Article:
As some of you may know, Batman: Arkham City (BAC) is the sequel to Arkham Asylum and is due out later this year (October). To refresh everyone’s memory and get you pumped about Arkham City, I’ve decided to post a review about Arkham Asylum. If I had to judge from this trailer alone, I’d say we are all in for quite a treat:
In the history of video games those that are based off movies and comic books don’t typically have the most success. I know when I see a new game coming out that’s based off a movie that hasn’t released yet and designed by a studio I’ve never heard of, I don’t typically give it a second thought. I was initially skeptical of BAS for these reasons, but I heard it was good from enough people that I decided to give it a shot.
My first impression was: “Wow, that was a really long introduction”. The game begins at a slow pace and introduces you to the various techniques, tools, and abilities at your disposal almost throughout the entire game. One of my minor complaints about the game was the late introduction of a few abilities that I really would’ve enjoyed having at my disposal earlier.
As I continued to play through the game I was genuinely surprised that the Dev’s over at Rocksteady had done such a good job immersing yourself in the persona of Batman. One of my gripes about any story driven game is that they often have elements tied to tradition that tend to pull you out of story as opposed to creating the illusion of being inside of it. A common example is the search for ammunition. Managing resources is great, but constantly hunting and pecking about in garbage cans and inside desks (Bioshock) isn’t fun and doesn’t help convince me that I’m really there.
What BAS does is make use of clever tools like detective mode. I don’t necessarily want to spend all day solving puzzles, but it’s no fun if the rewards are freely given either. Detective mode was a great choice because of not only taking away the punishing aspect of most puzzles, but it was combined into other skills so I didn’t solely associate with “Oh here comes another puzzle”.
The combat in BAS was also good. Like most elements in the game it probably wouldn’t be considered complex, but it was very fluid and it worked well. Essentially you just face the bad guys and pound the attack key and Batman goes wherever you need him to. You also have a counter-pounch, batarang, a throw, and sort of KO maneuver that you can use once you reach a certain amount of combo points. These points are interrupted every time you’re hit, or if you don’t successfully chain your blows together. I’d imagine most people can get by with some pretty ugly fighting, but it’s a lot of fun to decimate a room filled with 20 beefcakes without being hit or miss a punch.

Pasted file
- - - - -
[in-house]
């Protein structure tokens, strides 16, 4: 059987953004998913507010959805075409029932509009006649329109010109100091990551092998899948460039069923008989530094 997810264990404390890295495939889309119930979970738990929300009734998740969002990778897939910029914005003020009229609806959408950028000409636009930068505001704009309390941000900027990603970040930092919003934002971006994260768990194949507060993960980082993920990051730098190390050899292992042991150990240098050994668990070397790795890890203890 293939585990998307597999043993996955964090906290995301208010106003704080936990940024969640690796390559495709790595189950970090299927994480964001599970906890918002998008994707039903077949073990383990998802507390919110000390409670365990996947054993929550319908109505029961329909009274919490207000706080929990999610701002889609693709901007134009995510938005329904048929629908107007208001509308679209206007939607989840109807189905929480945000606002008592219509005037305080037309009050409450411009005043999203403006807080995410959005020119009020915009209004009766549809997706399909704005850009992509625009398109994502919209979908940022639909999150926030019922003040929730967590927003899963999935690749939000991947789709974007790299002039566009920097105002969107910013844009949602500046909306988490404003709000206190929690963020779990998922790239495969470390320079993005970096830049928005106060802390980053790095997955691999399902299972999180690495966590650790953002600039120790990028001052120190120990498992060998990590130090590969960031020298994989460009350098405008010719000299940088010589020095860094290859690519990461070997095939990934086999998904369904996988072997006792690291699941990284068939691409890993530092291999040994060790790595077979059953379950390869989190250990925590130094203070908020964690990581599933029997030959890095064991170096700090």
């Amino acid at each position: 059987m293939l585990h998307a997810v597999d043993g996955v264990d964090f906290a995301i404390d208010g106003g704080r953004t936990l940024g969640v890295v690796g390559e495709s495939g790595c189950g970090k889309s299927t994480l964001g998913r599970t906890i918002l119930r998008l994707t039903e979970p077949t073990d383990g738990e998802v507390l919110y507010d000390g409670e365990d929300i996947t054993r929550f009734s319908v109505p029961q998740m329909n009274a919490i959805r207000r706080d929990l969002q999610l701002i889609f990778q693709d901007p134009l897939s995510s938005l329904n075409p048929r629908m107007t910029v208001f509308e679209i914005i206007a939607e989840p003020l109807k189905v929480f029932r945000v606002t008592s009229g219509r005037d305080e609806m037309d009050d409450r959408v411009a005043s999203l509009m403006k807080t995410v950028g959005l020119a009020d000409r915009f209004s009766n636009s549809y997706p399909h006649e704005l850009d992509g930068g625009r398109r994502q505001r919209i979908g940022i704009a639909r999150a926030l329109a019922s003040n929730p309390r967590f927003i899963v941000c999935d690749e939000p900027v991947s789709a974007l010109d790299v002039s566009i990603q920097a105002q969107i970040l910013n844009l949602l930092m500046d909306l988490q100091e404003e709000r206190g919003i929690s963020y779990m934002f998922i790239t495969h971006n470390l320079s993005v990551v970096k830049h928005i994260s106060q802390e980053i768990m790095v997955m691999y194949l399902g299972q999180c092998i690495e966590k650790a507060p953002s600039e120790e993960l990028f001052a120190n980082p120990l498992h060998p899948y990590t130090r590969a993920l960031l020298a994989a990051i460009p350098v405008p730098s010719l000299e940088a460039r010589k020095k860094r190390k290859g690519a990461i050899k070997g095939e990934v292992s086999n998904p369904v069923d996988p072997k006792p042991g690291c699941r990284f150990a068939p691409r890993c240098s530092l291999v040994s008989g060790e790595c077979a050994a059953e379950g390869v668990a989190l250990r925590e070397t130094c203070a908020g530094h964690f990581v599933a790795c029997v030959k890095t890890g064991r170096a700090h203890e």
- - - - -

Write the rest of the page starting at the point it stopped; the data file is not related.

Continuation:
Most of the boss encounters are fairly simple and the last boss has caught some flak for not standing out from the crowd. That being said, anyone who was shocked by the last boss must not have been paying very close attention to the game along the way, because it fit with how the game had been played up until that point. I don’t think some variety would have hurt the last boss encounter, but I found it enjoyable either way. It’s not uncommon in action games to find bosses who have a variety of mechanics that seemingly can’t be dodged and inevitably you’re going to take damage. In BAS every boss has the potential to be soloed without taking any damage. Like the regular combat, the encounters are very fluid and smooth.
The story and premise of the game was a bit lackluster in my opinion. I mean, the whole thing would have been averted if Batman had been allowed to walk by security and escort the Joker into his cell. At times it reminded me of the show Lost because the characters seemed to act without rhyme or reason. Luckily for us Batman was stuck in the middle of it and forced to fight his way out.
Overall BAS left me with a good impression. It was a solid video game worthy of adding to my library. It definitely slanted towards the simple side, but I think this was a smart move by Rocksteady because it gives them a solid base to build an expansion. It’s all too easy to have some grand idea to change the world with your first video game. Rocksteady combined all the essential elements and overall I think they a good game. Solid 7.5.